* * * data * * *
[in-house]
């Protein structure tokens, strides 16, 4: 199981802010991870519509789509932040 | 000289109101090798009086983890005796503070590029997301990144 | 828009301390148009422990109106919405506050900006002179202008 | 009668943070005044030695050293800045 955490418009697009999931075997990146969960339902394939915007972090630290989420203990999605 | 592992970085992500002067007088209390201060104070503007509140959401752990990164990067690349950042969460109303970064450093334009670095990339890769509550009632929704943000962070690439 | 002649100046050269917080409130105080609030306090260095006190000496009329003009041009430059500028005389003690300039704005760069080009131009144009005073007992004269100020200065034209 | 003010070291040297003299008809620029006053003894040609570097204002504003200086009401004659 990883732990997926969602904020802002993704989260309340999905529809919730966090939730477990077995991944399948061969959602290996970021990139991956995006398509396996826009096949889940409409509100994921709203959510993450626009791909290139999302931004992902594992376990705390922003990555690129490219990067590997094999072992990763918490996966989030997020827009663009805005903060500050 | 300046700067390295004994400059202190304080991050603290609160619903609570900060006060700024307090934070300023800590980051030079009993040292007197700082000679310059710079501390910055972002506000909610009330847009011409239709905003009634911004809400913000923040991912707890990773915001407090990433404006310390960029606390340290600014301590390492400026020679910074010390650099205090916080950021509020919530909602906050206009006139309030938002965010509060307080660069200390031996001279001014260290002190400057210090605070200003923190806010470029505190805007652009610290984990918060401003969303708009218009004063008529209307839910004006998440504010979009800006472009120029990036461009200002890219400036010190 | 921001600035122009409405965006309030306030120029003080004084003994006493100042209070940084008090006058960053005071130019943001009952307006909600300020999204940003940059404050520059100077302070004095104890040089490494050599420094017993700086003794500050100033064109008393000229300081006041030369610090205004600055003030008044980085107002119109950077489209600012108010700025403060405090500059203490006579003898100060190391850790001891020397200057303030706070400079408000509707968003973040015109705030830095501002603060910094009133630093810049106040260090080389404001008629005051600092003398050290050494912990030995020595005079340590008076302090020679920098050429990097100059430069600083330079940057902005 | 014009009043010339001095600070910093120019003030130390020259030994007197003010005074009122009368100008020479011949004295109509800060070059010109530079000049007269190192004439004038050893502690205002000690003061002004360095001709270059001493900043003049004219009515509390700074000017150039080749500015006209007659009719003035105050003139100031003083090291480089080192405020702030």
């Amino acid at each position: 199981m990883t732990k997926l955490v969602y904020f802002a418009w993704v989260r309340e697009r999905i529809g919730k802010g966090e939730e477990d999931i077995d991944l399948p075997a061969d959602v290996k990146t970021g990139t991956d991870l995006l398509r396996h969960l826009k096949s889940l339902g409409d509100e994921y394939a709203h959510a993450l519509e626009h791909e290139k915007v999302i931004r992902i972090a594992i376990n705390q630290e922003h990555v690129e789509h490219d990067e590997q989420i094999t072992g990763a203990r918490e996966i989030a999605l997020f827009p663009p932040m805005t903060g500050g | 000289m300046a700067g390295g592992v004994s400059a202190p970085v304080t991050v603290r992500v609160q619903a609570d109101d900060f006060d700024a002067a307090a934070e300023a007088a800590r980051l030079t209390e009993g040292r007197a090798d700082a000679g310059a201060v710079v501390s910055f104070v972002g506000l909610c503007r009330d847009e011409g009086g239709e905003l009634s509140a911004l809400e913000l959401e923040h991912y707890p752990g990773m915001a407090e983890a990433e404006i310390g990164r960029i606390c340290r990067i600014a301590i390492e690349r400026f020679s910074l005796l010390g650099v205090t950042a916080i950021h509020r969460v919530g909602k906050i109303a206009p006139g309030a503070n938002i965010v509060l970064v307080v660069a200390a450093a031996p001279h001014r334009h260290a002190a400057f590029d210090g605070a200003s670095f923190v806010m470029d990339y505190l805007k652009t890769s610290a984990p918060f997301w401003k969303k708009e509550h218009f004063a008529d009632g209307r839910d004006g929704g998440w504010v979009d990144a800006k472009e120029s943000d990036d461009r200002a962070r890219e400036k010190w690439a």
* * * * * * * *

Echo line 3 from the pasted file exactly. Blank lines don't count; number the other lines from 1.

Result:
């Amino acid at each position: 199981m990883t732990k997926l955490v969602y904020f802002a418009w993704v989260r309340e697009r999905i529809g919730k802010g966090e939730e477990d999931i077995d991944l399948p075997a061969d959602v290996k990146t970021g990139t991956d991870l995006l398509r396996h969960l826009k096949s889940l339902g409409d509100e994921y394939a709203h959510a993450l519509e626009h791909e290139k915007v999302i931004r992902i972090a594992i376990n705390q630290e922003h990555v690129e789509h490219d990067e590997q989420i094999t072992g990763a203990r918490e996966i989030a999605l997020f827009p663009p932040m805005t903060g500050g | 000289m300046a700067g390295g592992v004994s400059a202190p970085v304080t991050v603290r992500v609160q619903a609570d109101d900060f006060d700024a002067a307090a934070e300023a007088a800590r980051l030079t209390e009993g040292r007197a090798d700082a000679g310059a201060v710079v501390s910055f104070v972002g506000l909610c503007r009330d847009e011409g009086g239709e905003l009634s509140a911004l809400e913000l959401e923040h991912y707890p752990g990773m915001a407090e983890a990433e404006i310390g990164r960029i606390c340290r990067i600014a301590i390492e690349r400026f020679s910074l005796l010390g650099v205090t950042a916080i950021h509020r969460v919530g909602k906050i109303a206009p006139g309030a503070n938002i965010v509060l970064v307080v660069a200390a450093a031996p001279h001014r334009h260290a002190a400057f590029d210090g605070a200003s670095f923190v806010m470029d990339y505190l805007k652009t890769s610290a984990p918060f997301w401003k969303k708009e509550h218009f004063a008529d009632g209307r839910d004006g929704g998440w504010v979009d990144a800006k472009e120029s943000d990036d461009r200002a962070r890219e400036k010190w690439a």